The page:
Mold may serve an important role in nature, but when it takes up residence in your home, it can become a major catalyst for health problems. The risk of mold is particularly prevalent after heavy rainstorms and hurricanes, as it flourishes in areas of trapped moisture. On the heels of Hurricane Michael – and with several more weeks left of hurricane season – it’s critical to understand the dangers posed by untreated mold, and what you can do to prevent them.
Ionic and HEPA air purifiers are both very common solutions to many homeowners’ indoor air quality concerns. Both are designed to improve air quality, but do so in very different ways. This means that both types of air purifiers are better at cleaning different aspects of your air.
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We often think of our homes as a safe haven, shielding us from the outside world. Most people take the air they breathe at home or at the office for granted. But more often than not – even with the many fumes produced from factories and cars – your indoor air quality is much worse than the air beyond your walls. And the quality of that air can have an enormous impact on your health.
Mold, like other fungi, plays a large ecological role, breaking down organic matter such as fallen leaves and dead trees. This function helps to “clean up” the outside world. These functions are great when outside, but without the unmatched ventilation of open air your home can be a breeding ground for mold.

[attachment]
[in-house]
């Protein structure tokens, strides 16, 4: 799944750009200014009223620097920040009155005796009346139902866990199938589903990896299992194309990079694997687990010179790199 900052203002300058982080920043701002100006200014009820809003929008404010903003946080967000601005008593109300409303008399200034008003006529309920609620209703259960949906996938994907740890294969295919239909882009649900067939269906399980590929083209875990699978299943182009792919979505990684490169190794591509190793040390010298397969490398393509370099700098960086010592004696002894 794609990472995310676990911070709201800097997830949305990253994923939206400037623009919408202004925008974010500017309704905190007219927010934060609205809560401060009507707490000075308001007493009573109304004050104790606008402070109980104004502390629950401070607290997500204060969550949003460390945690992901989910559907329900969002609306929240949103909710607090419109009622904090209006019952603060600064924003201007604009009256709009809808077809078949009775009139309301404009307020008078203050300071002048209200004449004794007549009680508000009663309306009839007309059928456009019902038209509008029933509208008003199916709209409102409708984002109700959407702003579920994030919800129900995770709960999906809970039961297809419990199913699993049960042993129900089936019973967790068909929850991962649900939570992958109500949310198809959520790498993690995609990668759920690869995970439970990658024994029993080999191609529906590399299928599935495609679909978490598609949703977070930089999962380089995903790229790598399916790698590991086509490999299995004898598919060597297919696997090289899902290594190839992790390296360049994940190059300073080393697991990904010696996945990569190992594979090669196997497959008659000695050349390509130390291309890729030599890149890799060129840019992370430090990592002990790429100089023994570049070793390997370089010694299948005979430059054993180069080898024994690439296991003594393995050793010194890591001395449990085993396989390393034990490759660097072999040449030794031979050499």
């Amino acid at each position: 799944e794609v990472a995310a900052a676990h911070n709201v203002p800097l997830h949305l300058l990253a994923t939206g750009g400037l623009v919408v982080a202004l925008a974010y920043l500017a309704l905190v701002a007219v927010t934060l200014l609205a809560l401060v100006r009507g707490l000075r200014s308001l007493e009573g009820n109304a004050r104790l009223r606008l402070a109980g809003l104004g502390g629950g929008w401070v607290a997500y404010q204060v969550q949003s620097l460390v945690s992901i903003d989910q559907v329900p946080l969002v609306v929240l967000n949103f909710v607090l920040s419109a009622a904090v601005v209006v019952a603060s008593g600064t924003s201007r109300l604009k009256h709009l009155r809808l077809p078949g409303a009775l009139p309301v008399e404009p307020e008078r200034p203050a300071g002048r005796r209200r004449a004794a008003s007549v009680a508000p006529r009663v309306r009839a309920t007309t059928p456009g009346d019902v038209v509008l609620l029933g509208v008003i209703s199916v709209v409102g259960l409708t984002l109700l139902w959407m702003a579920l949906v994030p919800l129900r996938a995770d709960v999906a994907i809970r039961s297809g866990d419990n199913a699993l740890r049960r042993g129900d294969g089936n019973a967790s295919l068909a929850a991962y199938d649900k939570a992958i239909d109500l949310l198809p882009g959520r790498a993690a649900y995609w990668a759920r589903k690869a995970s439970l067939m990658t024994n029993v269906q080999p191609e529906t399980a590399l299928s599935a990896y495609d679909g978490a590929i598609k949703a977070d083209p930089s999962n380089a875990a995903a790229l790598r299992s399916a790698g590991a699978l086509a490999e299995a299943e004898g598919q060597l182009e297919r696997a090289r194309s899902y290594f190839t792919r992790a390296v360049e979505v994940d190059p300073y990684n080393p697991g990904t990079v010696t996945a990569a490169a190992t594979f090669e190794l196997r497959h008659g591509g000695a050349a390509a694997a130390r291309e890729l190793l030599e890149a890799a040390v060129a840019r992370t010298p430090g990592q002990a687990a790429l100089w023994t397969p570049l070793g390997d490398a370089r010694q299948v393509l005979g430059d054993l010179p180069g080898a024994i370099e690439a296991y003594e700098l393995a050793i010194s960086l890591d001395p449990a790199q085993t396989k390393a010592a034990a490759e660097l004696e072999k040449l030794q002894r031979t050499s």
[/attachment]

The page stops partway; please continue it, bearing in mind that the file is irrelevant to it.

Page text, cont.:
HVAC customers depend on you to you to help them maintain healthy, optimal airflow in their homes and often turn to you to provide recommendations on different air purification products and systems. However, whether it's for whole home air purifiers or portable systems, navigating and understanding the various air purification systems on the market can be a burden.
Did you know that the air in your home is two to five times more polluted than outside air? No wonder people say they need to get some "fresh air." So, how can you clean your air? There’s a big difference between a clean home and healthy home. You may pride yourself on keeping your house nice and clean, but without the right precautions, you still breath in contaminants that you can’t see. In fact, the EPA reports that concentrations of some pollutants in your home are two to five times higher than typical outdoor concentrations. And we spend 90% of our time indoors.